Reply To: Key Lessons Learned in 2019 From Successful Hemp Farmers: Discussion

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Rafael
Participant

All great points on what a hemp farmer should look out for and do.

We do have some comments though. Most people associate any mechanical harvesting process with combines. The reality is combines are just one type of machine used and each individual type can produce significantly different results.

The purpose of using a combine is to separate (shuck) the stalk from flower/leaves. material. Combines do not chop your whole plants and blend that into biomass. The decision to use manual labor or equipment to shuck depends on growing region, access to labor, budget, operation size and other factors. One combine can replace 1,000 human laborers in a 10 hour period. The cost of hand shucking is also drastically higher. 25 workers can shuck 1 acre (1800 plants, 6′ tall) in 10 hours, A combine can do 20-30 acres in that same time period with 4 laborers. As far as potency loss, how much you’ll lose depends on how you run the material through the combine. For dry material (sun-dried or hung dried), expect to lose 3-5% CBD points. If running wet material through the combine (which will then go through a dryer), expect to lose 1-3% CBD potency and an additional 1-3% depending on the dryer being used. We’ve seen a lot of biomass that ran through combines and still tested 8-12% CBD after it was all said and done. It’s also worth noting stock combines won’t work well. They’ll produce low-quality biomass, will get plugged up and jammed often, and the chance of the machine catching fire increases drastically.

Your statement of whole plants being chopped up normally means you’re talking about a silage/forage harvester. These machines are pretty much a large woodchipper that mixes everything in its path with the biomass without actually separating anything. The advantage to it is efficiency, with many units capable of harvesting 50-90 acres/day. The downside is low-quality biomass with low CBD potency because of the crop being diluted with stalk waste.

The third option are modified bean pickers. They’re not a bad option for doing 5-10 acres a day but there aren’t too many of these machines around the USA and not many shops know how to work on them. As with combines, modifications are required prior to working with hemp.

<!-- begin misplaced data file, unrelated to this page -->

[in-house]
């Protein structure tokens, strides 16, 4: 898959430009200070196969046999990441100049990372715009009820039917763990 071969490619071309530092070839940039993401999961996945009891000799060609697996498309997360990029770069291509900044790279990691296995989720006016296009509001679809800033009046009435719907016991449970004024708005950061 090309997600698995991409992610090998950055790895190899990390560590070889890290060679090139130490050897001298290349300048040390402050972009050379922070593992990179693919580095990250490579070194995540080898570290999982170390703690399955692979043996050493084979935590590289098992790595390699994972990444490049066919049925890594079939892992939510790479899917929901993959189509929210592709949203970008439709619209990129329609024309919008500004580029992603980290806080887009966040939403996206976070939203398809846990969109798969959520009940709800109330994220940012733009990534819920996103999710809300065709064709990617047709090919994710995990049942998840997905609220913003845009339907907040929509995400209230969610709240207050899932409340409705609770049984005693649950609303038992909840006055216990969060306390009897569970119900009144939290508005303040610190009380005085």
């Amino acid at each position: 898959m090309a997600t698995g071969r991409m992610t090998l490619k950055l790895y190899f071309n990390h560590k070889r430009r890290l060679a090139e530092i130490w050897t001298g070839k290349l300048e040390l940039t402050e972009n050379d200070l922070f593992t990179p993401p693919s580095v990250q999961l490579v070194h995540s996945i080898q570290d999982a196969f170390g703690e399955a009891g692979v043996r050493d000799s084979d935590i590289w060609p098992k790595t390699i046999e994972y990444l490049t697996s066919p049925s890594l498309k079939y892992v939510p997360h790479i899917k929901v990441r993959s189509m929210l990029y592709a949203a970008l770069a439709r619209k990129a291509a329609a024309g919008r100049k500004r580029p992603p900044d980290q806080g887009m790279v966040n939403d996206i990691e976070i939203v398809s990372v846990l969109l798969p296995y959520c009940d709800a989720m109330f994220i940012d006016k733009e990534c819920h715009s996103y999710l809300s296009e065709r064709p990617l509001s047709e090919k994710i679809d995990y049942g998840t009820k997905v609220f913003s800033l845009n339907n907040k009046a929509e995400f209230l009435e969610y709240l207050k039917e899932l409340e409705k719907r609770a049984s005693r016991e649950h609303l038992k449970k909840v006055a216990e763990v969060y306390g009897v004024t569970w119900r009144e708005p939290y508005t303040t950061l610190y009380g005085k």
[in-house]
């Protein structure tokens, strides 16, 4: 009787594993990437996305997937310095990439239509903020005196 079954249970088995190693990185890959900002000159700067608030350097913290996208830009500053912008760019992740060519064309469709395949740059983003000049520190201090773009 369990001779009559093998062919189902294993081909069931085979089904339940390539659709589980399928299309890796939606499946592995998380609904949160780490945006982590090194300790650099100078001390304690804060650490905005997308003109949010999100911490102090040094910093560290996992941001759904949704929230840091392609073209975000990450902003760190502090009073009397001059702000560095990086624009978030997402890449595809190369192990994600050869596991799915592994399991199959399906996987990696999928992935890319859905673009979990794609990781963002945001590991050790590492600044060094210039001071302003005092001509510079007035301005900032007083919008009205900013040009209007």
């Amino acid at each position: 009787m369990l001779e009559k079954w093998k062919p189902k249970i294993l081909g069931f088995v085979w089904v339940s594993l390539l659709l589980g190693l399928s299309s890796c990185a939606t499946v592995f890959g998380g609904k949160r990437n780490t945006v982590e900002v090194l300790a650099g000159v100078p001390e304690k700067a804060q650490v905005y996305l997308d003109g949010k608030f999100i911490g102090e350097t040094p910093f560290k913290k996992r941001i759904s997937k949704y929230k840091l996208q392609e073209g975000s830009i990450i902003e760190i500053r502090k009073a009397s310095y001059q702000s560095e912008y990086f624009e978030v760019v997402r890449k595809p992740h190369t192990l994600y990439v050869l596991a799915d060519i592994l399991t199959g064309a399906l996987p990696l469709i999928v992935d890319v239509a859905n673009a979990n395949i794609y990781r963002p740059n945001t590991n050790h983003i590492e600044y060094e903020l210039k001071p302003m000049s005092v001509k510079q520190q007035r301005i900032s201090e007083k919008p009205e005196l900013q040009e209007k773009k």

A few more notes to keep in mind…

1. Securing purchase contracts is easy. Most farms (including ourselves) we worked with had 10-20 different purchase contracts in place for the 2019 season for rates between $1.25-2.5/% with 500k-1.5m lbs demands. Not a single one of those came through after the market crashed. Moral of the story, don’t expect most purchase contracts to go through with this commodity. Prices in July are very different than prices in November. We speak from experience growing 300 acres ourselves, custom harvesting another 700 acres, and close connections with other farmers doing combined 8-9k acres. This industry is not black and white. There are too many shady brokers ripping off farmers.

2.
Be careful with doing splits. 8 out of 10 split models don’t end well for the farmers. It can be a combination of things from lack of lab experience, changing market conditions, false promises, or larger labs just swindling out mom-pop farms because they know litigation is expensive and a lengthy process.

If a farmer wants to sign a contract with a lab and their entire investment will be on the line, do your research. Ask for references of farmers that lab has worked with, ask to see what kind of purchase contracts they have in place for their oil, check with Facebook hemp blacklist groups, etc.. Again, the nightmare stories we hear daily are painful and 90% of the time, it’s the farmer being stuck with the bad end of a deal.

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